Cut – Many modern books are smooth-trimmed after binding so that all edges are even, or flush. This is described as having been “cut.”
Dampstained – A light stain on the cover or on the leaves of a book caused by moisture such as a piece of food or perspiration. Generally not as severe as waterstains.
Darkening – When book covers are exposed to light, the color darkens or becomes more intense. See also Fading.
Deckle Edges – Another term for uncut or untrimmed edges.
Decorative Stamped Binding – A highly detailed impression stamped into the cover and/or spine of a book.
Dedication Copy – The copy of the book inscribed by the author to the person to whom the book is dedicated.
Definitive Edition – The most authoritative version of a work.
Dents – Damage to the edges of the cover of hardcover books.
Device – A printer’s ornament. Also an insignia that is the publisher’s identifying mark. Now interchangeable with Colophon.
Disbound – Refers to a book or pamphlet, once bound, from which the binding has been removed.
Dog-Eared – Book pages that have been folded over in the corners.
Dos-a-dos – Two separate books bound together so that each cover represents the cover for a different title. The Ace paperbacks or many science fiction books were issued this way.
Dummy- A mock-up of a book used by salesmen in the late 19th and early 20th century to show prospective buyers what the book would look like. It usually had a title page, 10 or 20 pages of text, and then blank pages to fill out the rest of the binding.
DuoDecimo (12mo) – A book approximately seven to eight inches tall.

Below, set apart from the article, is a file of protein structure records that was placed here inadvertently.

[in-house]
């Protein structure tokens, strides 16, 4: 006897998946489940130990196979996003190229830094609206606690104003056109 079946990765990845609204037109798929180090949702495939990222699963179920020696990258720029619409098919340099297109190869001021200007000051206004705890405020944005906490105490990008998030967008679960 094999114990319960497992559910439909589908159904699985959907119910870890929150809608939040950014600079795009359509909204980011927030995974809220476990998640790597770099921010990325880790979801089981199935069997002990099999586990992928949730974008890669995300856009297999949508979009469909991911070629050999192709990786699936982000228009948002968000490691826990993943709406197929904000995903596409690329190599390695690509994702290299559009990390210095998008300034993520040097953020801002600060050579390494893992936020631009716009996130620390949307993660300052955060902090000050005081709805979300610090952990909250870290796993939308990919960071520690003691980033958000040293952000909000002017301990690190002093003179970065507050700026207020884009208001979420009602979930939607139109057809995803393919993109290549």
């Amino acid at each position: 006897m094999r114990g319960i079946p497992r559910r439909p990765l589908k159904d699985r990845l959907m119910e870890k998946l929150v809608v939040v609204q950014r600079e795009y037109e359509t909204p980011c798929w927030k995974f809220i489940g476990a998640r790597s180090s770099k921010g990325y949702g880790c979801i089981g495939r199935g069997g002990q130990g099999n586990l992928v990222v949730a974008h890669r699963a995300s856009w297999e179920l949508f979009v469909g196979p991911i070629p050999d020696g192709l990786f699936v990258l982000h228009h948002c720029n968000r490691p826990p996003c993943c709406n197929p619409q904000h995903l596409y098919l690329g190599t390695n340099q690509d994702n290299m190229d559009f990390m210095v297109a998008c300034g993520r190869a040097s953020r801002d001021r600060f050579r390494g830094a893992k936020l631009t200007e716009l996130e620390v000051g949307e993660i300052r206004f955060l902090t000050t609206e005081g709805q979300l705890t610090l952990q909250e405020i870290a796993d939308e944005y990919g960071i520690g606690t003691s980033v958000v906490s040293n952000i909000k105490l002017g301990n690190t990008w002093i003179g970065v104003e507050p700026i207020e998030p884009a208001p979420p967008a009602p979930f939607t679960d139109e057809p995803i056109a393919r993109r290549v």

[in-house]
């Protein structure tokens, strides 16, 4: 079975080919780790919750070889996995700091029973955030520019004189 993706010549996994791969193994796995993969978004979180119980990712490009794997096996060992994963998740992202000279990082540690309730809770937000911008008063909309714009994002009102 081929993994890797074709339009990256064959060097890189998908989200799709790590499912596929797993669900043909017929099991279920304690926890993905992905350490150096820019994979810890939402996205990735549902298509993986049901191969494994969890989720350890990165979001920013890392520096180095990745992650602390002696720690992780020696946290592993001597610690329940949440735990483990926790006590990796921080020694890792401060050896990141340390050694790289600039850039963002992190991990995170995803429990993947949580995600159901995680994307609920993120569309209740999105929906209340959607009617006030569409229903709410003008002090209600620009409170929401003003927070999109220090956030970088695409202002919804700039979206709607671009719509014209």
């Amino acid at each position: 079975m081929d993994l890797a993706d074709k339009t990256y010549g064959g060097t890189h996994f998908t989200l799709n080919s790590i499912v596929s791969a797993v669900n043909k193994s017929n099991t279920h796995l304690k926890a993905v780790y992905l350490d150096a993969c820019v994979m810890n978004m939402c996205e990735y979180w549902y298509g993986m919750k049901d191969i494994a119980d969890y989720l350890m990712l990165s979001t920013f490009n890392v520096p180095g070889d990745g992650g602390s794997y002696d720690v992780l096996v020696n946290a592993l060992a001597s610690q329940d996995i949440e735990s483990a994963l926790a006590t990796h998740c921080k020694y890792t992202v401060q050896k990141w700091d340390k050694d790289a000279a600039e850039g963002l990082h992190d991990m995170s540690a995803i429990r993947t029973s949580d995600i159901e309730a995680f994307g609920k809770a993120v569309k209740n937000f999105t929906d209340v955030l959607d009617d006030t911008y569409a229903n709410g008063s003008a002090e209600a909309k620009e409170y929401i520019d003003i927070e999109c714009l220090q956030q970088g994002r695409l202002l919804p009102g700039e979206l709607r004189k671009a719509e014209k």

Dust Jacket – A term synonymous with Dustwrapper, indicating the usually decorative paper wrapper placed around a book to protect the binding.
Dustwrapper – See Dust Jacket.
Edges – The outer surfaces of the leaves of a book.
Edgeworn – Wear along the edges of hardback book covers.
Edited – Prepared for publication.
Edition – All the copies of a book printed from the same plates or typesetting.
Editor- A person who gathers material for a book, oversees text written by others, and/or makes the text more readable.
Elephant Folio – A book about 23 inches tall.
End Papers- The sheets of paper pasted onto the inner covers, joining the book block to the covers. One side of the sheet is pasted to the inside cover, the other is left free.
Ephemera – From the Greek work ephemeron, meaning something that disappears quickly. Examples are: manifestos, broadsides, programs, menus, tickets, playbills, etc.
Errata – Mistakes or errors. Generally encountered in the term “errata slip,” a small sheet of paper laid into a book by a publisher who has discovered errors prior to publication.